Nonprofit breaks ground on first new Fulton home not built by Habitat for Humanity in 15 years
A groundbreaking ceremony Monday for a Fulton home is being hailed as a sign of things to come in terms of economic development in the far western Kentucky community.
Officials say that outside of Habitat for Humanity projects, the home is the first to be newly built in the city in 15 years. Lexington-based nonprofit Community Ventures is developing and financing the residence for Fulton native Ruby Burton, who applied for the opportunity to design and purchase it.
Fulton County Judge-Executive Jim Martin said “economic decline” – spurred on by population loss and the closure of multiple large-scale job providers – over the course of decades is the major reason for the lack of newly built homes in Fulton.
“Jobs went away, and they never came back,” Martin said. “What we've got to do now is create an environment so investors will come back into the community and invest in job creating businesses … and then we got to create an environment where people want to come back here and be a part of it. It sounds easy, but it's really complicated because a lot of things get in the way.”
The judge-executive said this first home is just the beginning when it comes to economic development plans for the area and proclaimed Burton – who will be paying the mortgage on the home – “the first investor” in Fulton’s future.
“This house is the tip of the arrow that's going to restart our economy here in Fulton County,” Martin said. “[Housing] is not a Democrat issue. It's not a Republican issue. This is an American issue, and it's bipartisan. And the folks in Washington and in Frankfort are partnering with us to help make this happen [through the Rural Partners Network]. If you've noticed, looking around Fulton in the last couple of weeks, we've actually got heavy equipment in town doing something rather than tearing things down – they're building things.”
The project came about through connections made possible by the Rural Partners Network, of which Fulton is a member community. RPN is an “all-of-government” program that aims to connect local officials directly with federal agencies and officials to help them find resources and funding to create jobs, fund and build infrastructure and support long-term economic stability.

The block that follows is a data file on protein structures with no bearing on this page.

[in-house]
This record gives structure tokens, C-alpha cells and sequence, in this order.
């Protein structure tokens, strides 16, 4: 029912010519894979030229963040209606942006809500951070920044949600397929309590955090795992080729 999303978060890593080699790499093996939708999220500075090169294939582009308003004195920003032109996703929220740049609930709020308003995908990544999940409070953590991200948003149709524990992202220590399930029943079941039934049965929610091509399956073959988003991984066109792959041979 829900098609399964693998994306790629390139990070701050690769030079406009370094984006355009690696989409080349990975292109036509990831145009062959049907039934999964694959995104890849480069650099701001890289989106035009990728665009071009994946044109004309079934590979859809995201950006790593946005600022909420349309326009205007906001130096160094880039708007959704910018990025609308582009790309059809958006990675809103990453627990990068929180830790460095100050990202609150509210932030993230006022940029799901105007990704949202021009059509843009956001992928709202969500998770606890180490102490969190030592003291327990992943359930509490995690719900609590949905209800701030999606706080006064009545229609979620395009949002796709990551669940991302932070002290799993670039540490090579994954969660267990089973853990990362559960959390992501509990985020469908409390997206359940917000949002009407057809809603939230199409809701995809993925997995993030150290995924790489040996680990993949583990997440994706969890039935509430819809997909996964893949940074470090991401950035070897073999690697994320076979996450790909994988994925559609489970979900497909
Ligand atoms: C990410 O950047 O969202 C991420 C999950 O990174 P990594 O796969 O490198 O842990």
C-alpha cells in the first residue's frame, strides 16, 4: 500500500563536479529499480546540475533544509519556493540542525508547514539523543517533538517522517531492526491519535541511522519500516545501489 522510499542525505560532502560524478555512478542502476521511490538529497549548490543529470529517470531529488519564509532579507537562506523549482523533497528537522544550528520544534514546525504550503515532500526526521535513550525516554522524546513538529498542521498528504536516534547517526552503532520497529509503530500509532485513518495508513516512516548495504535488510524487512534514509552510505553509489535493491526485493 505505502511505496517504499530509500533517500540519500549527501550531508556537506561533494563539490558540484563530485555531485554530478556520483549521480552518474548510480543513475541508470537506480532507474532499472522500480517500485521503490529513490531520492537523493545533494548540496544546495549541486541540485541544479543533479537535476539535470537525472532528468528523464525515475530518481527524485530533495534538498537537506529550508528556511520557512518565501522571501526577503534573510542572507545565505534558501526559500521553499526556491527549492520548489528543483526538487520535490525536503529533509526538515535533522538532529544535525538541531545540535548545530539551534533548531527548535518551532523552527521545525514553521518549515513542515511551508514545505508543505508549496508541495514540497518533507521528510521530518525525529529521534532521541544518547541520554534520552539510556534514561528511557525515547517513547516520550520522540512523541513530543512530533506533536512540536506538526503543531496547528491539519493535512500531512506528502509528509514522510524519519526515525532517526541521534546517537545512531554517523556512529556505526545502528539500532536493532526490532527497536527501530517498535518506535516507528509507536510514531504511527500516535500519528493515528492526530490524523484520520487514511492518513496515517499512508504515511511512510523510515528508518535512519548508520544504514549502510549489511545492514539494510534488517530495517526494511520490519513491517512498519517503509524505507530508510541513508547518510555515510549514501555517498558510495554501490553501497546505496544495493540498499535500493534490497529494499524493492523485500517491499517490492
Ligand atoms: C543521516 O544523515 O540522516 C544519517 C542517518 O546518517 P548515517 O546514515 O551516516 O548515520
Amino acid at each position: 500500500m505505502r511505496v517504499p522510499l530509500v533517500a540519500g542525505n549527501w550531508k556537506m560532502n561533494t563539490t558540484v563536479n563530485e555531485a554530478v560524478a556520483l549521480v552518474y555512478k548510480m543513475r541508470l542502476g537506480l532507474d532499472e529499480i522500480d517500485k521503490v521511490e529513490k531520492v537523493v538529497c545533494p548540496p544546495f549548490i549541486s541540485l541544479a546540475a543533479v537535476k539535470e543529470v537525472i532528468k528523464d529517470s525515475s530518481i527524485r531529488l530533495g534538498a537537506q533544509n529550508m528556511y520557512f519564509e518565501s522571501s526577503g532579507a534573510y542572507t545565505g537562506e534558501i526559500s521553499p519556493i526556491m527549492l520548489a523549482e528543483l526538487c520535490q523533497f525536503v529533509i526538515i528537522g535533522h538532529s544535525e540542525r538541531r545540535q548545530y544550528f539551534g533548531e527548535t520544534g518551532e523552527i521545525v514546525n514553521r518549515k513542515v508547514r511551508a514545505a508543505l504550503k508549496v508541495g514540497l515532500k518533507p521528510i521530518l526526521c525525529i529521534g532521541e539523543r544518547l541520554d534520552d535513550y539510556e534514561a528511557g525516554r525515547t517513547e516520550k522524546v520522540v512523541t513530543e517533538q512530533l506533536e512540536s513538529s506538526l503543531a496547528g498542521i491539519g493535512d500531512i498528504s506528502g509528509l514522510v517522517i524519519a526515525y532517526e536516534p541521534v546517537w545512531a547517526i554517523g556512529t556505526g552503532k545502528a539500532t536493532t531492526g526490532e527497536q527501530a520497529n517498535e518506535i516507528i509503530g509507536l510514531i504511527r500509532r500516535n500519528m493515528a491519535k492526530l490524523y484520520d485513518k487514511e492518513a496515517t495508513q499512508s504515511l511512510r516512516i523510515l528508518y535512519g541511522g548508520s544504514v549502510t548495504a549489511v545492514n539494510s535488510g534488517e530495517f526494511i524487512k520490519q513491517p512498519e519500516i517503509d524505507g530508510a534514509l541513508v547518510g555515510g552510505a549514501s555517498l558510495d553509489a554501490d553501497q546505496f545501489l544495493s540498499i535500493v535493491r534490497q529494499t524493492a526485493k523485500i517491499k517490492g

Fulton City Manager Mike Gunn said the home is the first of many to come, as community stakeholders hope to focus on housing through the RPN program.
“It's bittersweet to be able to stand here and say, we're finally building back after we've been tearing down,” he said.
Fulton – along with its twin city of South Fulton, Tennessee – was chosen to be a part of the first cohort of this federal program last year.
Brenda Weaver is the president of housing and lending for Community Ventures. She said seeing Burton’s reaction at the groundbreaking was special.
“It’s days like today that make all of that important and make us love what we do,” Weaver said. “This is what it's all about: seeing somebody finally achieve their dream and be able to accomplish what they've worked so hard for.”
Weaver said Community Ventures is in Fulton for the “long term” and plans on doing multiple community development projects in the area, including working to grow and develop small businesses.
According to the University of Kentucky’s Community and Economic Development Initiative of Kentucky, there are just over 3,300 homes in Fulton County. Of those, 92% were built before the year 2000.
A University of Kentucky housing assessment study indicated that Fulton is tied for 13th among Kentucky’s 120 counties in terms of the highest demand for housing. Calloway County ranked the highest.
Fulton-Hickman Counties Economic Development Partnership Board director Mark Welch said low housing stock isn’t a problem just his community is facing and he hopes that this first home can help it build momentum.
“Nobody has housing stock. Murray doesn't, Paducah doesn't, Fulton doesn't. So that's ubiquitous, but what's unique to Fulton is that the condition of housing is an indication of the overall economic issues,” Welch said. “Especially for middle class Americans, the easiest and most productive way to produce wealth is homeownership. When [Ruby] sticks the key in the door, she's going to have some equity. But, beyond that, she's going to be the proud owner of a home – and I think the first of many new homeowners in this community – which builds pride.”
Burton – a lifelong renter – is excited to soon own her first home. She believes a development like this is a sign of things to come in the community.
“It then went down from over the years, but it’s going to come back,” she said. “Once this house goes up, it's gonna come back.”
Now, Burton said she looks forward to having her grandchildren over once the build is complete.
“Something pretty’s about to be sitting there,” Burton said of the east Fulton lot she’s soon to call home. “It's been a slow process, but like they say good things come to those who wait.”